Loan for toilets : Catalysing WASH: from Possible to Profitable

BY: Edmund Smith-Asante
WASH sector stakeholders at the conference.

Naturally, the Whatsapp message I received got me curious and interested. What! There is now a loan for water, sanitation and hygiene (WASH) facilities in Ghana?

“Kudos EKN, SNV and Fidelity Bank. Now I can walk to any Fidelity Bank and take a loan to finance my septic tank, Veronica bucket, toilet, bath, litterbin, borehole etc. In fact any WASH at 10 per cent per annum,” the message stated.

The message came from the 26th edition of the longest running national conference on WASH in Ghana organised annually by the Coalition of NGOs in Water and Sanitation (CONIWAS) and dubbed the ‘Mole Conference Series’ because it started at Mole, 170 km west of Tamale in the West Gonja District of the Northern Region.

And yes, the message I received as a member of a Whatsapp group was true, my confirmation came later.

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The P2P Project

Apparently, a presentation was made at the two-day Mole Conference held from October 22 – 23 on the theme, “Financing WASH within the SDGs: Options and Strategies", in Bolgatanga, on a new project named, “Catalysing WASH from Possible to Profitable” (P2P). It is an innovative access to finance project for water, sanitation and hygiene (WASH) under the Ghana Netherlands WASH Programme (GNWP).

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The aim of the project is to scale up access to finance and technical assistance for micro, small and medium enterprises (MSMEs) and households in Ghana, to eventually increase access to WASH products and services by urban and rural households in Ghana.

According to the implementers, the Netherlands Development Organisation (SNV), the project was informed by the inability of MSMEs in Ghana to access loans mostly from traditional sources, which hindered their ability to sustain investments and services.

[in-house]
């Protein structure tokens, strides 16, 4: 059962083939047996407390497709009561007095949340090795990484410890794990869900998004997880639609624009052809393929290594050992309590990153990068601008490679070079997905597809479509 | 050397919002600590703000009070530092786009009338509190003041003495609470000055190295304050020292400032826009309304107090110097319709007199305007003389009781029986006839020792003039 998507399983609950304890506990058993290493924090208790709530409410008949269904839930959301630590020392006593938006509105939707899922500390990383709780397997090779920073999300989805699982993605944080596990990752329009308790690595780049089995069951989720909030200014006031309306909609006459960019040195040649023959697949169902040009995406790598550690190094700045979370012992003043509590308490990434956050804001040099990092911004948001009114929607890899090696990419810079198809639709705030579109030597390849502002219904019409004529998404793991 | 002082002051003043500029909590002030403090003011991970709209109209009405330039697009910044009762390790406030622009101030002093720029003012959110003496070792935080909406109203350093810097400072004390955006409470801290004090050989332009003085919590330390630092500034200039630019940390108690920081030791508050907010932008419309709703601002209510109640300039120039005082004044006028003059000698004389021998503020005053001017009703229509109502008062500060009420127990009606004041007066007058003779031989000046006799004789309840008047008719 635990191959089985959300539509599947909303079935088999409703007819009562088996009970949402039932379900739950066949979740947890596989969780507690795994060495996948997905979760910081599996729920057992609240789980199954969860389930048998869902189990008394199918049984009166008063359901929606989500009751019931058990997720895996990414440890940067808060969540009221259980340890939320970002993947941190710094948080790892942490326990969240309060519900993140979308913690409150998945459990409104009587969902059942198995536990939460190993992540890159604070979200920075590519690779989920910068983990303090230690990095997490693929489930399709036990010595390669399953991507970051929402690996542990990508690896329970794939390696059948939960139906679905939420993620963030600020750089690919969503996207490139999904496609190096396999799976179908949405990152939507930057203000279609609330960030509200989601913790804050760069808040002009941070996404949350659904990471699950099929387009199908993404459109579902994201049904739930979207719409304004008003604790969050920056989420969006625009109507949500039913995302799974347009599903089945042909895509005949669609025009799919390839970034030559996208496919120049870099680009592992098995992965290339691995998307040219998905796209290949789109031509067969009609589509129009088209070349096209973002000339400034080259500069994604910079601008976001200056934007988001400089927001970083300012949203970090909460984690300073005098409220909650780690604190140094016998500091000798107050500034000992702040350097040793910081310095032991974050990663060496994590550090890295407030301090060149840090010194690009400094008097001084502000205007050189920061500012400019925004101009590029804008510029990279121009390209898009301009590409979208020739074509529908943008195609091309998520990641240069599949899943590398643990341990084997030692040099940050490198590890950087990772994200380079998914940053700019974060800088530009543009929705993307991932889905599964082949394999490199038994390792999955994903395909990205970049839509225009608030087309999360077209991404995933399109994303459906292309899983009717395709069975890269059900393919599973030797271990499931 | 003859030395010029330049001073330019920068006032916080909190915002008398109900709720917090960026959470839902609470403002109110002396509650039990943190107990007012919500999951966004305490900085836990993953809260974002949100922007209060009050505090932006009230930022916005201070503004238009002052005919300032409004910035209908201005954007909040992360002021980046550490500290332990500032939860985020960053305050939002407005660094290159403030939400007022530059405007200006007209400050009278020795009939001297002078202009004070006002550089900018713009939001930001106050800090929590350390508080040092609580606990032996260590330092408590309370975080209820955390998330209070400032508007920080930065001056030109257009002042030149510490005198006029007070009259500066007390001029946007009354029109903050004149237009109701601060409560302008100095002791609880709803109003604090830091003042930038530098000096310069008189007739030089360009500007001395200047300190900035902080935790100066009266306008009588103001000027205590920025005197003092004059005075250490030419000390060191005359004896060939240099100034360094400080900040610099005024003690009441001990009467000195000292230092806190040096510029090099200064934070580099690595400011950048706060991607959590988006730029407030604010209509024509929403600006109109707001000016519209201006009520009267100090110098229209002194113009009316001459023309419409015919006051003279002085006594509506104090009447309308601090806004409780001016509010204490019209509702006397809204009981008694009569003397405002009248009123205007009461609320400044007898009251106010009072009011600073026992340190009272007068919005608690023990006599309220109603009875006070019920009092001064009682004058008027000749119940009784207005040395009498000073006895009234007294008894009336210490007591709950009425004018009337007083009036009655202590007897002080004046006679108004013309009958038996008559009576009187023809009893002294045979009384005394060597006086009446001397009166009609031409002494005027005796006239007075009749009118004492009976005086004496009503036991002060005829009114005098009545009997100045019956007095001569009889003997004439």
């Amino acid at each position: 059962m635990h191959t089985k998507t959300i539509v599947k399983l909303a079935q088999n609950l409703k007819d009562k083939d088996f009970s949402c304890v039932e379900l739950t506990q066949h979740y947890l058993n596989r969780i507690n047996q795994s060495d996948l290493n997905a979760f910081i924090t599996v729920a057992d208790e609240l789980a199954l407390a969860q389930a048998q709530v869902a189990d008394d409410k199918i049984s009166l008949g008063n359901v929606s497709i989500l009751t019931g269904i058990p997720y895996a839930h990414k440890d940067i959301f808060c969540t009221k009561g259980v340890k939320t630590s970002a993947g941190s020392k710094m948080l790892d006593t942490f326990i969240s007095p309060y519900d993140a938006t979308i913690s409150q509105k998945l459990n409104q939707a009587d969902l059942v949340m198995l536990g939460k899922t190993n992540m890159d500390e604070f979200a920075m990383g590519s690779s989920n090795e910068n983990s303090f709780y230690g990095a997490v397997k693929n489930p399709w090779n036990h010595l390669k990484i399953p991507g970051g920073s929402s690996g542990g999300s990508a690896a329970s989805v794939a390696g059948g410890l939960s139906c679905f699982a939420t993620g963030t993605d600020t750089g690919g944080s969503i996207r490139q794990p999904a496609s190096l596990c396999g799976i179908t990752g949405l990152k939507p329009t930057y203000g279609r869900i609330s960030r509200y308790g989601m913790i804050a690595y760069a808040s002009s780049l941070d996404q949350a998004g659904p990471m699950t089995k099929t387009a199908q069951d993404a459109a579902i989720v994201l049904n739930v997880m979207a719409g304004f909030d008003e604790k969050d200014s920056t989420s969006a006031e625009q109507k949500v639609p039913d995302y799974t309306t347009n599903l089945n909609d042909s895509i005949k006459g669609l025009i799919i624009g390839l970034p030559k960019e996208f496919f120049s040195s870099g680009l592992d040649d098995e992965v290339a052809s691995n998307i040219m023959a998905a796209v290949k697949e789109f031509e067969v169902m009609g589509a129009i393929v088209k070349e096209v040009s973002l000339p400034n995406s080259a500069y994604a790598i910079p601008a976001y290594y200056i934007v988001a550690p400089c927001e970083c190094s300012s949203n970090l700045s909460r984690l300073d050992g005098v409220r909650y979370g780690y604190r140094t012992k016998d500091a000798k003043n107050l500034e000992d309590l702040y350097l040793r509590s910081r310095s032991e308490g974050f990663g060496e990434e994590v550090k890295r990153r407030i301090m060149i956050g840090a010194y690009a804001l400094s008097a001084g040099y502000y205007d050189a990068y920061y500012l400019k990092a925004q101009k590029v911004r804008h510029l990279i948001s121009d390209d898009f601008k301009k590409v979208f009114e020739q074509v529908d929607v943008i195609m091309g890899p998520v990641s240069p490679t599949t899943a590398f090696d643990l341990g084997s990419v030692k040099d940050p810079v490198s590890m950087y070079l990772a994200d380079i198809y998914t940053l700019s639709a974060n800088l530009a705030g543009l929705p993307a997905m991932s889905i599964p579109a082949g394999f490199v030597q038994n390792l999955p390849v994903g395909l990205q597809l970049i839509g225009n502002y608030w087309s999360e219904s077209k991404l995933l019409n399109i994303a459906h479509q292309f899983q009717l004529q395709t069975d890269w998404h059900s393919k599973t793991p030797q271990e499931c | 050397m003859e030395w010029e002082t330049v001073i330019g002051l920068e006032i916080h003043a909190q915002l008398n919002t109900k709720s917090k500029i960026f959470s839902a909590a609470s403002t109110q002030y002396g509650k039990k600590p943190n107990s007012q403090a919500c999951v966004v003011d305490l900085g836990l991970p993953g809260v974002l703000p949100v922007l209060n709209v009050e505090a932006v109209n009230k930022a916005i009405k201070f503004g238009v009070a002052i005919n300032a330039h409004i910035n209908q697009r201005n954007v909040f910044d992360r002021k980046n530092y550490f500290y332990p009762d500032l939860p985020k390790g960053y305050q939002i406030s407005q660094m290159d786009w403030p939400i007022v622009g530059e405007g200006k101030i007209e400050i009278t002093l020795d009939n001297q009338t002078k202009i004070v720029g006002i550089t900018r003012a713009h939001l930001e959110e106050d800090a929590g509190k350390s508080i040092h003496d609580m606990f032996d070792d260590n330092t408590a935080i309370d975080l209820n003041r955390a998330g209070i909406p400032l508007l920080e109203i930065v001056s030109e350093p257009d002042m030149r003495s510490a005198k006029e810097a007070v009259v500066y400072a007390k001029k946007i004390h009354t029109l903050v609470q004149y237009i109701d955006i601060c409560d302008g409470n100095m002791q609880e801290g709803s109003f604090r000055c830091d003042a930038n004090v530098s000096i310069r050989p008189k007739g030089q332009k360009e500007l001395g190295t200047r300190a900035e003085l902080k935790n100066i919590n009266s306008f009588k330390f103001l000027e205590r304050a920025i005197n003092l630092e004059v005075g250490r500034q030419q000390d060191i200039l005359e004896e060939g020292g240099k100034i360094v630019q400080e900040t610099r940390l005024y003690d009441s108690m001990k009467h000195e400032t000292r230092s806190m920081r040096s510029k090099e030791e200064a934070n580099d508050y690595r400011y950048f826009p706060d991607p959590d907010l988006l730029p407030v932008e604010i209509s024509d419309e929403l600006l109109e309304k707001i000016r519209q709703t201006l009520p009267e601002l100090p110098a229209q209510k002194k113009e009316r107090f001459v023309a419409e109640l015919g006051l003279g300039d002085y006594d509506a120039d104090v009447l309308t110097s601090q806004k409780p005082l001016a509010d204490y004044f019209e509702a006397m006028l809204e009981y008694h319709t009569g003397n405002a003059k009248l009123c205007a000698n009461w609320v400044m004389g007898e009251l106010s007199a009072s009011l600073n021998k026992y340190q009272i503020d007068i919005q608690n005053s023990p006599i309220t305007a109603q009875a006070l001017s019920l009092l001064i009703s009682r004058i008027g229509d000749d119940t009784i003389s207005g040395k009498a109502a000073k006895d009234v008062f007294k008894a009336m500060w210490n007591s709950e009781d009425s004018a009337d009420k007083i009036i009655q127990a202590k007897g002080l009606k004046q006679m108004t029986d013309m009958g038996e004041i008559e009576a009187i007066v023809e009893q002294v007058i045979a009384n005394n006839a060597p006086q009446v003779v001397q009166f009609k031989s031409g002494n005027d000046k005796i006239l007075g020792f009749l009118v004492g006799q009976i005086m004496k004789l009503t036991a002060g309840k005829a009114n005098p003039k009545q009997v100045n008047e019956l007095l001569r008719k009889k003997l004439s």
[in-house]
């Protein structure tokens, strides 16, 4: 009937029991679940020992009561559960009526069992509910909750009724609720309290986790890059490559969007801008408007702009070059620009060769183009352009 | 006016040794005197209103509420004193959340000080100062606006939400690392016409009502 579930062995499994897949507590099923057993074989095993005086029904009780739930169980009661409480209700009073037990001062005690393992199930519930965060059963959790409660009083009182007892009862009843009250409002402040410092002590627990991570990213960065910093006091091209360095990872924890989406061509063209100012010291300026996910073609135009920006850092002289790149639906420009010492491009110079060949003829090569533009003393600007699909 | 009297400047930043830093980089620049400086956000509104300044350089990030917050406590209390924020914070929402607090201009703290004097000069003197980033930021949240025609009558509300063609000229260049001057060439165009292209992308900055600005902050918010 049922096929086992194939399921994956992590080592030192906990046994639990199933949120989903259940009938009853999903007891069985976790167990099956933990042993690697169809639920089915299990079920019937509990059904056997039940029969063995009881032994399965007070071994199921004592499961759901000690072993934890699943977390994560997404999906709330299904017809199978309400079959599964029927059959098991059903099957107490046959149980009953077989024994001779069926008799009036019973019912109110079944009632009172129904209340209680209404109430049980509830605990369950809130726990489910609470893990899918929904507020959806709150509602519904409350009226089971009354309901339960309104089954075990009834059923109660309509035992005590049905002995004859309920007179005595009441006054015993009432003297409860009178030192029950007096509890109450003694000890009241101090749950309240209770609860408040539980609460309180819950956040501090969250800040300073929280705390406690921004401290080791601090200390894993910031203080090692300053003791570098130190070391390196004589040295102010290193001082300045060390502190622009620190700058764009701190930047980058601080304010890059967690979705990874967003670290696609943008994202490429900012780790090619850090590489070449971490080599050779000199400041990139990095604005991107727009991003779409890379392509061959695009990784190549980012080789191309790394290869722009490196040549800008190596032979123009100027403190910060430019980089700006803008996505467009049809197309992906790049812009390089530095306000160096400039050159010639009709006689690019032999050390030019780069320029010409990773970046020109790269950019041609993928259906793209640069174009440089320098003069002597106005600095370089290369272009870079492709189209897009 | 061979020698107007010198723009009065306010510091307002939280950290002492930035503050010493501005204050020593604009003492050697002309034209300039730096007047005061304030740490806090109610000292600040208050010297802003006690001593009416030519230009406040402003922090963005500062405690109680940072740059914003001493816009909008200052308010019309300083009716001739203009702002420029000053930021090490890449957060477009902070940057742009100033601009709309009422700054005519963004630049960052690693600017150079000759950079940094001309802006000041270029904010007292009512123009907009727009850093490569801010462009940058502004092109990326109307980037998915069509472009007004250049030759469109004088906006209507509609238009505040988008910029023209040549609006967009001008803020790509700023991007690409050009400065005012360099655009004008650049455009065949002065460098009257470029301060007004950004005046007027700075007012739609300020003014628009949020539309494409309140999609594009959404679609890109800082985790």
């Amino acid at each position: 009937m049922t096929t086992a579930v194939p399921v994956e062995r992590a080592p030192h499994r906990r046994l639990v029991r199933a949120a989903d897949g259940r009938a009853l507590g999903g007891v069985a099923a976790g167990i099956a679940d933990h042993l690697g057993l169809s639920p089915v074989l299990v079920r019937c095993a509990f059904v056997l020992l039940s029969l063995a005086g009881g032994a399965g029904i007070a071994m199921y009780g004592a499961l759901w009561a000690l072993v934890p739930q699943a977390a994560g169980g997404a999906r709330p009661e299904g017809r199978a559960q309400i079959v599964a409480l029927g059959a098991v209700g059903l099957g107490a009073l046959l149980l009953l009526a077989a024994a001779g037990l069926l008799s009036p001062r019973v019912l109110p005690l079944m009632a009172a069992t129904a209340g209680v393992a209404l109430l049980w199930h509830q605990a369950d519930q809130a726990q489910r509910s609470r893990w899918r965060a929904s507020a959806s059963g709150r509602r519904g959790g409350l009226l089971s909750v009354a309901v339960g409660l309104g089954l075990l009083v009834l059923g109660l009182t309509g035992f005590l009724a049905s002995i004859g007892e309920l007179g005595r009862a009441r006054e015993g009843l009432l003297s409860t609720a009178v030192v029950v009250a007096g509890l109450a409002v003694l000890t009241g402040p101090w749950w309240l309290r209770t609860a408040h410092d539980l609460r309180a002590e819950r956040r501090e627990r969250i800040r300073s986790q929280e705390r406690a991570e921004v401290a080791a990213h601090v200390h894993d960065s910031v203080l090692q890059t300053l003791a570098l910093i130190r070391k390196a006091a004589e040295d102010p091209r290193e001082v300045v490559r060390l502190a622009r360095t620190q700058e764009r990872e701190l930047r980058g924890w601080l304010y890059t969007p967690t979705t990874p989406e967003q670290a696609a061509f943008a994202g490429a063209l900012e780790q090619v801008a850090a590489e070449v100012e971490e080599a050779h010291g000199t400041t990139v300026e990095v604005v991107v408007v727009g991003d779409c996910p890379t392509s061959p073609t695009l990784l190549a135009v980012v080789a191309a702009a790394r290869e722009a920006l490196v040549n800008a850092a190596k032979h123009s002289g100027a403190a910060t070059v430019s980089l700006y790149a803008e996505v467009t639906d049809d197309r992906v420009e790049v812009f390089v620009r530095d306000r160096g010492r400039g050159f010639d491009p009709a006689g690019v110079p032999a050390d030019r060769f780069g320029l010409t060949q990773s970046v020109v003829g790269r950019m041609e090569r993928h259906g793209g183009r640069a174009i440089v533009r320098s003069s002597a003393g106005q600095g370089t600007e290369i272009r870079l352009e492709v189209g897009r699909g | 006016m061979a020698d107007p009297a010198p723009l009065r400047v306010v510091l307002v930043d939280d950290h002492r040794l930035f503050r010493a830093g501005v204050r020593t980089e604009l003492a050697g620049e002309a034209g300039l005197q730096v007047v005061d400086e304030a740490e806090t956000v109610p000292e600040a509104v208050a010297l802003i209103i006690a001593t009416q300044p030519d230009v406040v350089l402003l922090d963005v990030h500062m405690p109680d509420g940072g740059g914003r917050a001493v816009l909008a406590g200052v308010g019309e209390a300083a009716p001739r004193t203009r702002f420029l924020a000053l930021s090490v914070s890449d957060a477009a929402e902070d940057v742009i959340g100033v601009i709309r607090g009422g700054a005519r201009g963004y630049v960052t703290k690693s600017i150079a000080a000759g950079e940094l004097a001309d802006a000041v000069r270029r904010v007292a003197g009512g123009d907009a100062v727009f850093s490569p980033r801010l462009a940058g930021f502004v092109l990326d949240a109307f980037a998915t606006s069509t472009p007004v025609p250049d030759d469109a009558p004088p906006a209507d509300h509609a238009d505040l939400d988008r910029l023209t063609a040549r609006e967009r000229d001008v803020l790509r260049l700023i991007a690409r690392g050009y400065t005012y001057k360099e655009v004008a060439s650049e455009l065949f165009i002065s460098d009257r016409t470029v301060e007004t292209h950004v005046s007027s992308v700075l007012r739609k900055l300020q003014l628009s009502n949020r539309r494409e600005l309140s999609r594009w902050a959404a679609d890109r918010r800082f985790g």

Other motivating factors are the lack of good governance structures and in adequate technical knowledge, high interest rates and collateral requirements and the de-linked demand and supply chain of sanitation, where, although NGOs create demand, the supply components have been lacking.

“Households are expected to be the main beneficiaries of services provided by MSMEs in the sector but are also financially constrained due to the significant upfront payments they are required to make,” the SNV stated.

The organisation maintains that P2P is stimulating local entrepreneurship in the WASH sector and allows households or groups of households to obtain water and sanitation facilities, such as latrines, toilets and connections to potable water.

To advance the cause of the project, appropriate lending products are to be developed for the WASH sector, including loan products that will look at income, size of business and gender.

Access to finance is facilitated through the establishment of a €4,000,000 revolving fund, which is managed by the Fidelity Bank. The fund is expected to be disbursed to 2602 households and 800 MSMEs over a five-year period (2015 - 2019). In addition, over 500 MSMEs within the sector will benefit from pre and post-loan business development support to facilitate loan acquisition and repayment.

Nonetheless, unlike the traditional way of funding where NGOs and agencies are provided with upfront funding, SNV now uses an approach that ensures that agreed deliverables are delivered by these bodies and independently verified before payments are done.

P2P, a hybrid of the regular socially inclined project and regular commercial facility with emphasis on commercial, is expected to foster strong collaboration with the Government of Ghana and GNWP partners under the communication channels of GNWP.

It is also hoped that it would serve as a model for a finance and private sector-driven approach to sanitation financing in Ghana.

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